Egypt Sherrod went from being a national radio and television host to the queen of real estate and a design expert. Her husband, Mike Jackson, is a skilled builder and contractor, who has also traveled the world for years as a professional, celebrity DJ. Together, they’ve merged their passions in entertainment and real estate and have one of the most successful home renovation shows on HGTV, Married to Real Estate. The first season attracted over 19 million viewers. Now in its second season, the Atlanta-based couple continues to help clients reimagine their homes on a budget that works for them. Blavity spoke with Egypt and Mike on what to expect this season, renovation trends, and how they prioritize their marriage and family over everything else.
Congrats on Season 2! As a fan of HGTV, I am always happy to see people of color have their own shows as they can be few and far between. Can you tell us about the process of getting ‘Married to Real Estate’ greenlit?
Mike: It all actually came about during the pandemic. We were all home and looking at each other and working from the table, doing homework, etc., and I said, ‘You know what? This is a show in itself.’ Because I’ve always been on set doing the building process when my wife was already doing her other shows, I was there as well, and there were points where we were like, ‘This is a show.’ So a combination of the construction, the real estate, and the pandemic of us being home, it was like, ‘Let’s record this and submit it.’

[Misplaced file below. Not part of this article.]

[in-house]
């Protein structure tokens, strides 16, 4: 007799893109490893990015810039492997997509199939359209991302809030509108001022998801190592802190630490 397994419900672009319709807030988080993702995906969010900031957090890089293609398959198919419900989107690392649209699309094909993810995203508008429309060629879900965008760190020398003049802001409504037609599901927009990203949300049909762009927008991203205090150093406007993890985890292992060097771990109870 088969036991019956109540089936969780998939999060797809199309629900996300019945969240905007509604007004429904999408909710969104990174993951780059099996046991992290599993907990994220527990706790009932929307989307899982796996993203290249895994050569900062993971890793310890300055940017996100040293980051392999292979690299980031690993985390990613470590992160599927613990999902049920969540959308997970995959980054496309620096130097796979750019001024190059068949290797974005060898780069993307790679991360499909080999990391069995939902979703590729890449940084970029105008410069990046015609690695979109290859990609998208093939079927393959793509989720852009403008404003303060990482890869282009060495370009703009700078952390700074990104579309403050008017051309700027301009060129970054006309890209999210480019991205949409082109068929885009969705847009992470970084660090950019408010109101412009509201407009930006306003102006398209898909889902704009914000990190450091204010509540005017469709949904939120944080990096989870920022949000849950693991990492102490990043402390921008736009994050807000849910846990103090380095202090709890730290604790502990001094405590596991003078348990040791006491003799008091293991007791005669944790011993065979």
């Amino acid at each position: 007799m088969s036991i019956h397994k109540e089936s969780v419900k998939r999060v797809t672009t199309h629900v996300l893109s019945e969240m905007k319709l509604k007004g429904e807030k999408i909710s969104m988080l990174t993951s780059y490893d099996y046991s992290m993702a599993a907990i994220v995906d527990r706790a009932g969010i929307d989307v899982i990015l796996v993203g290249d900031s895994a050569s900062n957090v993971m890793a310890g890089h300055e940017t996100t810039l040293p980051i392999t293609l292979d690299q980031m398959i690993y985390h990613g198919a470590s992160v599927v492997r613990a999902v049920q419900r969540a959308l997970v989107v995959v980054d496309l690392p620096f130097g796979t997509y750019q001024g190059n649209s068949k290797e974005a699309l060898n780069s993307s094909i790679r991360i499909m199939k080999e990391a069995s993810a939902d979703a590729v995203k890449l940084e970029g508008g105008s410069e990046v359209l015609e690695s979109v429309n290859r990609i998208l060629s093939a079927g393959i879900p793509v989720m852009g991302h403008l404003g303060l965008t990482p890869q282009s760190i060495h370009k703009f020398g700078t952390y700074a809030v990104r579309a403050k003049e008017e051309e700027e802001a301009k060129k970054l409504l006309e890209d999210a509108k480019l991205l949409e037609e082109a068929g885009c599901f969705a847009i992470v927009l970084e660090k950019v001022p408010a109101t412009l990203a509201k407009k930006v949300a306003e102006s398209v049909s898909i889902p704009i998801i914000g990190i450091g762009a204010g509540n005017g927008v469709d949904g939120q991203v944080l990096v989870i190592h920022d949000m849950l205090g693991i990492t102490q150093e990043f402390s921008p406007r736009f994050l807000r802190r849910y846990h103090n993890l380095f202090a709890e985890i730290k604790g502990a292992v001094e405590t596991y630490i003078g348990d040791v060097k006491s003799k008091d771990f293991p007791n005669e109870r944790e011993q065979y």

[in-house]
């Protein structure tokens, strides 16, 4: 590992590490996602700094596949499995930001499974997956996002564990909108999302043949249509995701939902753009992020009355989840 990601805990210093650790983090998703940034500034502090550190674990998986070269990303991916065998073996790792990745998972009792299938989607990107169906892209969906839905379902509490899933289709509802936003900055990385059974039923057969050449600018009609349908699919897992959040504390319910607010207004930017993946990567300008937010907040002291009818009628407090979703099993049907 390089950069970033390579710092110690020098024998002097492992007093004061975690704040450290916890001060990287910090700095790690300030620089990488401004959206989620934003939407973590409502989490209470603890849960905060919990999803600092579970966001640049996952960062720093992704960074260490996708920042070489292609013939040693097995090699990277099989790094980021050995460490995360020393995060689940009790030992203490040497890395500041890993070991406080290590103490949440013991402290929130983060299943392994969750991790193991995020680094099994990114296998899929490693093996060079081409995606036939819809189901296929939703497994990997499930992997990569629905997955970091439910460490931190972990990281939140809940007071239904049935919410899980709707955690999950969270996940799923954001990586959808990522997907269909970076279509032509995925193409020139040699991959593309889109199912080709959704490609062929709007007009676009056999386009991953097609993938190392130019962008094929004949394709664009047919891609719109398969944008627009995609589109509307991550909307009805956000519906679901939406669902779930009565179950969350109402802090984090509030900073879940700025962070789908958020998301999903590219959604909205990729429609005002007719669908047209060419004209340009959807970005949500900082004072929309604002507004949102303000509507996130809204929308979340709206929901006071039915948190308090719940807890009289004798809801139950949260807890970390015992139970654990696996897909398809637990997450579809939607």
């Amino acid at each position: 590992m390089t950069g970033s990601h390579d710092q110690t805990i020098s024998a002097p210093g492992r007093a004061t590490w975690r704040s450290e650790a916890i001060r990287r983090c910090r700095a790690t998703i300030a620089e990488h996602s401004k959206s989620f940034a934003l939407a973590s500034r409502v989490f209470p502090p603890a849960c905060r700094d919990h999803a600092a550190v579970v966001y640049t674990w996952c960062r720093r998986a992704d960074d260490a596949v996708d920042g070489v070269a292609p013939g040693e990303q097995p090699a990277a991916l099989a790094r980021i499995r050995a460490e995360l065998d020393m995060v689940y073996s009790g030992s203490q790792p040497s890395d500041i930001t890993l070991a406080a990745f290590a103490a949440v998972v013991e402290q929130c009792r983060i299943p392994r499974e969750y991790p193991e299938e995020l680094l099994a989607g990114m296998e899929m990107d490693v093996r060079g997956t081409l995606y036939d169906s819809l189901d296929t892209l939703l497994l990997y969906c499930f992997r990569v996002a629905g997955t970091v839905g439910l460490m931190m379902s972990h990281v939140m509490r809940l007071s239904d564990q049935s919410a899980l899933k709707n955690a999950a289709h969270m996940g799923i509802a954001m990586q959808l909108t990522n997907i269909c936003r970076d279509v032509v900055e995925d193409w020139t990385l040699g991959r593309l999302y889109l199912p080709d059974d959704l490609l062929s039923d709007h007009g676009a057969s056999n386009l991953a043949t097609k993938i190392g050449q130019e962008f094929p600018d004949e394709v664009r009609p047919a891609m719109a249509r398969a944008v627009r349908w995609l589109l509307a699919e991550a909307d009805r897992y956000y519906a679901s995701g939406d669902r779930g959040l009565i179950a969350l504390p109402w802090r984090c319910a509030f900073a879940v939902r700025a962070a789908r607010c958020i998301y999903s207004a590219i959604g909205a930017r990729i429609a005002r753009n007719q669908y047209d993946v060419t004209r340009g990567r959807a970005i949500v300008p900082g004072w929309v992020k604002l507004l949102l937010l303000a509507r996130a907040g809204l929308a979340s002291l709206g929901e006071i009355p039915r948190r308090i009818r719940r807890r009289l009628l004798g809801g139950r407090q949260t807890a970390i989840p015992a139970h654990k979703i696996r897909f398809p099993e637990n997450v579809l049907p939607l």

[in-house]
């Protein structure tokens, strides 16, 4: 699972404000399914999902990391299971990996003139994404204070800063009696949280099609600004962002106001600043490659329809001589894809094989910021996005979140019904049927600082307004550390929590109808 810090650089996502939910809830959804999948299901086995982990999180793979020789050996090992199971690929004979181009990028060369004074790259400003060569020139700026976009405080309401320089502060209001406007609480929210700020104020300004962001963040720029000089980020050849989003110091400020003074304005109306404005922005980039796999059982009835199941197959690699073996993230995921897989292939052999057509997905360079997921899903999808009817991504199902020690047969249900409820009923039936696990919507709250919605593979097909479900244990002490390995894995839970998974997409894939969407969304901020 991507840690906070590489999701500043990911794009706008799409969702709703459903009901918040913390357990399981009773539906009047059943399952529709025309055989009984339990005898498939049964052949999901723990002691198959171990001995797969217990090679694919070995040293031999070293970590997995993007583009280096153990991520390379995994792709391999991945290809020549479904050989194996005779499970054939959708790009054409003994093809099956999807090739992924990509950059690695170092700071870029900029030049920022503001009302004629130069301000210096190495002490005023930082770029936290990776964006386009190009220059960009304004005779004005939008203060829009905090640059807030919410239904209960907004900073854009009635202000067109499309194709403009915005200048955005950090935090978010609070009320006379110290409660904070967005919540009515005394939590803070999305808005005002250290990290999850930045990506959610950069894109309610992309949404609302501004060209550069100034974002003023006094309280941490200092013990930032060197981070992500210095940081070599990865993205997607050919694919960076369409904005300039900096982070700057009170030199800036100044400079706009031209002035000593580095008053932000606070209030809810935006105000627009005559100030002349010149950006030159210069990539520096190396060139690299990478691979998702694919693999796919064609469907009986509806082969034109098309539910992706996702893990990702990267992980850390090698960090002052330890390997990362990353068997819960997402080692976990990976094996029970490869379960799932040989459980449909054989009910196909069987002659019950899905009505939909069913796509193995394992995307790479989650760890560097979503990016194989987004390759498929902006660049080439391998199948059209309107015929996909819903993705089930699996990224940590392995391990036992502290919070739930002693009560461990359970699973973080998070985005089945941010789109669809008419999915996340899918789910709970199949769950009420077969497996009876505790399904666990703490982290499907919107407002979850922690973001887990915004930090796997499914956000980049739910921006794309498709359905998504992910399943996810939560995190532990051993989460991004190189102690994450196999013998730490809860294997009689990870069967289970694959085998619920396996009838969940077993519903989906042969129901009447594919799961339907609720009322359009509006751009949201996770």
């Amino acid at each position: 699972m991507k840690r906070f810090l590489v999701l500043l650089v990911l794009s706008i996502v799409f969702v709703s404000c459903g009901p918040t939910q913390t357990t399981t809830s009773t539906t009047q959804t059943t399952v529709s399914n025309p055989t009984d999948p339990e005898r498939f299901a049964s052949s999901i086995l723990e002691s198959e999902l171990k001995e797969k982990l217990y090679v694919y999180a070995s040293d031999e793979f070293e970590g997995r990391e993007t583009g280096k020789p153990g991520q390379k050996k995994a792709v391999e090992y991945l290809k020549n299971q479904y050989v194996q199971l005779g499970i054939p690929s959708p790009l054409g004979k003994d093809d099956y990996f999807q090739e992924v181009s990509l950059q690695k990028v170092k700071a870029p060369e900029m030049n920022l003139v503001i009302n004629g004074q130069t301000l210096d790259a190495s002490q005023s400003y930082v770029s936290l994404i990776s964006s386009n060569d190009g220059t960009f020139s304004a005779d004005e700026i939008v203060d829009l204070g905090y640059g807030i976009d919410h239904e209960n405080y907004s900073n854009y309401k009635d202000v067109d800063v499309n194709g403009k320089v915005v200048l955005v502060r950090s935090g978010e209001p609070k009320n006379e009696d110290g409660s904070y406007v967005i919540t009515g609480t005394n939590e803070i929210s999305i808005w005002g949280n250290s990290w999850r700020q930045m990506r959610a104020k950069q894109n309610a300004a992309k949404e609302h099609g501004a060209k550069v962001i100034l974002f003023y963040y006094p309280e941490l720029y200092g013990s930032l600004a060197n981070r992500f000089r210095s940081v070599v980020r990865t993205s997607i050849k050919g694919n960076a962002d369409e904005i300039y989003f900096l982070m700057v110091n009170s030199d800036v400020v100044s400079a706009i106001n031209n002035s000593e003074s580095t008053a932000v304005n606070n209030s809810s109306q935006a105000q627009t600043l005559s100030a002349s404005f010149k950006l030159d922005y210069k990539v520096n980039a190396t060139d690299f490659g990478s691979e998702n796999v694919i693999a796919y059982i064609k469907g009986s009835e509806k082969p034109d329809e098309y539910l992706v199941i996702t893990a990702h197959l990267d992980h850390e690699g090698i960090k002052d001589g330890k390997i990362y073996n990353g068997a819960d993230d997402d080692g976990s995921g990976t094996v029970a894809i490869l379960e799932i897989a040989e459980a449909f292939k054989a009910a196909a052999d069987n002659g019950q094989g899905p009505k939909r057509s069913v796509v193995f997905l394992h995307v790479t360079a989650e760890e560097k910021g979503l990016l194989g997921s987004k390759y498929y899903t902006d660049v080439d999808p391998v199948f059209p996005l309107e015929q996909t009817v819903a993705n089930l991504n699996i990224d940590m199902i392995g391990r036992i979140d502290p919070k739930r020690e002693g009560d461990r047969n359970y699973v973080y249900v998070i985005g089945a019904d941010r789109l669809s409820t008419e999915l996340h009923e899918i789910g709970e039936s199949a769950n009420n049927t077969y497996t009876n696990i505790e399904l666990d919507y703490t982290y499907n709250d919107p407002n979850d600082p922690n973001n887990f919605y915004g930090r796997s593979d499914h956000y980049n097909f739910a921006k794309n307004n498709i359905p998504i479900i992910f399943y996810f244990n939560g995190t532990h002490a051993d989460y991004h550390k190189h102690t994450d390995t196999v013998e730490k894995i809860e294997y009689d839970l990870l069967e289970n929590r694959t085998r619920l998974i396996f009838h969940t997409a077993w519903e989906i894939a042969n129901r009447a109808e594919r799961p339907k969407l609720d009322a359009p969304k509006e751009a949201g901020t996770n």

Egypt: Mike just started building everything, and we had it and edited it into a sizzle reel. We sent it over to the network and pitched the show. People pitch shows every day, all day. But this one stuck, they saw something special and we’re glad they did. So once they decided they were committed to wanting to do a show with Mike and I, they partnered up with 51 Minds, our production company. And we created the magic that you see that occurs in 40 minutes, which obviously doesn’t take 40 minutes. It takes a lot longer than 40 minutes to do each renovation. But they created that magic formula and balance of what you see on Married to Real Estate.
How has the reception been from viewers who look like you and love the show?
Egypt: They’ve expressed they’re very proud of us. They feel that we’re being ourselves and that we’re allowed to be our entire selves as an African-American family, which sometimes, on television, that’s just not the case. In many cases, we are the representation of who someone thinks we are. So I think the realness, the rawness, the honesty, the transparency– people see themselves in us and so they’ve been very proud.
Mike: There are so many elements to it. Like my wife said, it’s about being relatable. The transparency. But the truth is who we really are, when the cameras go away, we’re still the same people. And that’s what makes it work. We don’t have to pretend to be a family that loves each other or a couple that is striving to inspire folks. This is just who we are. I had one young man say, ‘You may see all the elements of the family aspect and everything, but I guarantee you, you don’t see the fact that I am a single person. And as a young man, I look at you as a father that I’ve never had.’ And that just blew me away.